If you are of a certain age, you will remember this song by the 5th Dimension: “Would you like to ride in my beautiful balloon? We could float among the stars together, you and I, for we can fly we can fly.” Well, those lyrics came to mind recently when I embarked upon my very first hot air balloon ride.
TAKING TO THE SKIES
The history of hot air ballooning dates back to 1783, when a hand-fed fire whisked two men on a rudimentary circular platform an estimated 500 feet in the air from a launch spot in Paris, landing in a deserted area some 25 minutes later approximately five and a half miles way.
That same year, the first gas (hydrogen-powered) balloon also took flight from Paris, flying 25 miles in a little over two hours. The success of this latter flight transformed hot air ballooning into a preferred mode of air travel—albeit only for those who were well-to-do, due to the time and costs involved—until 1903, when the Wright brothers introduced the world to the airplane.
In the decades to follow, many a scientist, physicist and flight aficionado have created and attempted their own ballooning methodologies and flying material, each with various degrees of success. But it wasn’t until 1960, when a man named Paul Yost developed a successful propane burner system and balloon construction method that hot air sport ballooning really took off (pardon the pun!). This lofty flight of fancy has continued to soar high ever since.
STILL FLYING HIGH
Today you can find a myriad of ballooning clubs, organizations, events and competitions across the country, including perhaps the most well-known, the Albuquerque International Balloon Fiesta in Albuquerque, N.M., the city known as the “Hot Air Balloon Capital of the World.”
Three ballooning cultural institutions of note include the National Balloon Museum and Ballooning Hall of Fame in Indianola, Iowa, the Anderson-Abruzzo International Balloon Museum in Albuquerque, N.M., and the Costen Cultural Exhibit.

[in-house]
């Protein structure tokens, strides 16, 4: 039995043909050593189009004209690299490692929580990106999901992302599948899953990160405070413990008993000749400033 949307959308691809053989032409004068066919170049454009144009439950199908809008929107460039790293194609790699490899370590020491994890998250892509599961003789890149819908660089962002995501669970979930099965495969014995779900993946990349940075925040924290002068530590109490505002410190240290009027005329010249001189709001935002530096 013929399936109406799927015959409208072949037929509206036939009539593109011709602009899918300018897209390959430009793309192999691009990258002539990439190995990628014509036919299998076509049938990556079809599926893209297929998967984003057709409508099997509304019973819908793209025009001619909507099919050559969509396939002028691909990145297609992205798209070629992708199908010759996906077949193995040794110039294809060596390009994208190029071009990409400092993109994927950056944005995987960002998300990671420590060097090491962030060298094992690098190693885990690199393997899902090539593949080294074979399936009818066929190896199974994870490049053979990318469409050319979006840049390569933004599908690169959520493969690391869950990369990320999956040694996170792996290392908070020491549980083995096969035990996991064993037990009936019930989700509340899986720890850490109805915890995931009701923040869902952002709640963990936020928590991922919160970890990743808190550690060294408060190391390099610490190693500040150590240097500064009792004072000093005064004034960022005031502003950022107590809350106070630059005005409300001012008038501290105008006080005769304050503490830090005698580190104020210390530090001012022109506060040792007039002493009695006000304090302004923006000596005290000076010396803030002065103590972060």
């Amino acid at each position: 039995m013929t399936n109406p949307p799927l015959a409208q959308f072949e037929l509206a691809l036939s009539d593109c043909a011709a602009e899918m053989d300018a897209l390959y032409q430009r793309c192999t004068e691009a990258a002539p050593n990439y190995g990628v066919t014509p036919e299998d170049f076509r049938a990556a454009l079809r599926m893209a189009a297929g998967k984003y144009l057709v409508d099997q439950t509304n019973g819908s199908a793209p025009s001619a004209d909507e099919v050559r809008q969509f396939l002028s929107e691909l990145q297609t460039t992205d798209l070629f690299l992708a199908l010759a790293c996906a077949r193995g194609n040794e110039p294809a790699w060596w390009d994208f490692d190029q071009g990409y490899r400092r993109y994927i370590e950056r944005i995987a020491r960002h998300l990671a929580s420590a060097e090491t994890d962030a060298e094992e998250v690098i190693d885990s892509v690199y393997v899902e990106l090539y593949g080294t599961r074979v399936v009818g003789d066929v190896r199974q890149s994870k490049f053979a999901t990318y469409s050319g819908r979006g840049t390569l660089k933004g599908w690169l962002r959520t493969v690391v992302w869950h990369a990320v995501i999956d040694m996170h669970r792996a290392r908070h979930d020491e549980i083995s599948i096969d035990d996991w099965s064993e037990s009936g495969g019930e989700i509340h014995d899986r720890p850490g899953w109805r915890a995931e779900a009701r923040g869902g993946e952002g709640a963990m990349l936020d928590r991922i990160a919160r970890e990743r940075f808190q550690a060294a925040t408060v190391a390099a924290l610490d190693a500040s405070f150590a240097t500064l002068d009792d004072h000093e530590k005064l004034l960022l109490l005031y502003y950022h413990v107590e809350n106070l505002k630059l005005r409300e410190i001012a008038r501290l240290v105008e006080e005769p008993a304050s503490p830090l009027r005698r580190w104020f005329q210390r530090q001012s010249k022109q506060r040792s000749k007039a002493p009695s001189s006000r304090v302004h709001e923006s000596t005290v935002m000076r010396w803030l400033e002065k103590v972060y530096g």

The Costen Cultural Exhibit, titled “To God Be the Glory,” is named after Bill Costen, former professional NFL player and CEO of Sky Endeavors LLC, a hot air balloon company dealing in sales, instruction, rides and promotions. Costen later became the first African-American commercial balloon pilot in the country.
The exhibit is unique in that it is a traveling entity designed to illustrate the many inventions and science, aviation, entertainment, civil rights, music, sports, military, historical and other accomplishments of Americans, with an emphasis on African-Americans, through a stunning collection of over 2,000 memorabilia, rare photographs, biographical descriptions, artifacts and ephemera.
National Balloon Museum and Ballooning Hall of Fame
The Anderson-Abruzzo International Balloon Museum
The Costen Cultural Exhibit
The Great Midwest Balloon Fest
THE GREAT MIDWEST BALLOON FEST
This past October at the Great Midwest Balloon Fest in Bonner Springs, Kan., I was privileged to be invited to soar high above the ground with over 50 hot air balloons in the Wonder Bread Hot Air Balloon.